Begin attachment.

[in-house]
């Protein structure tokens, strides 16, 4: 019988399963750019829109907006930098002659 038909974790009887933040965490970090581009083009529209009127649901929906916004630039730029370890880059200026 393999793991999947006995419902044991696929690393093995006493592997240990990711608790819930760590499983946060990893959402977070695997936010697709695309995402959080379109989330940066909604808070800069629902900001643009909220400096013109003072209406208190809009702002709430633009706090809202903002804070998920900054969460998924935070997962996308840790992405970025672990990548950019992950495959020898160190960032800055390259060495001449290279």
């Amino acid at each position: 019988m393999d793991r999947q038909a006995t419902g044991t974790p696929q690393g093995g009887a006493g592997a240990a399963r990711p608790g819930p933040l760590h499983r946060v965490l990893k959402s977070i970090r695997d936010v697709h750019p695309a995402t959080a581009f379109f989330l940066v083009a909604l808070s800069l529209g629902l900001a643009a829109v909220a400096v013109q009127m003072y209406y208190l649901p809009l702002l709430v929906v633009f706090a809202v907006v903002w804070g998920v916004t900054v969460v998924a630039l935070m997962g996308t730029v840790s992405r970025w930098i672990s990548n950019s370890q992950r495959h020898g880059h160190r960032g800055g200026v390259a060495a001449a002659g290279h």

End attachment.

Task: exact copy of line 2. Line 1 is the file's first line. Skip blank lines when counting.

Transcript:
């Protein structure tokens, strides 16, 4: 019988399963750019829109907006930098002659 038909974790009887933040965490970090581009083009529209009127649901929906916004630039730029370890880059200026 393999793991999947006995419902044991696929690393093995006493592997240990990711608790819930760590499983946060990893959402977070695997936010697709695309995402959080379109989330940066909604808070800069629902900001643009909220400096013109003072209406208190809009702002709430633009706090809202903002804070998920900054969460998924935070997962996308840790992405970025672990990548950019992950495959020898160190960032800055390259060495001449290279």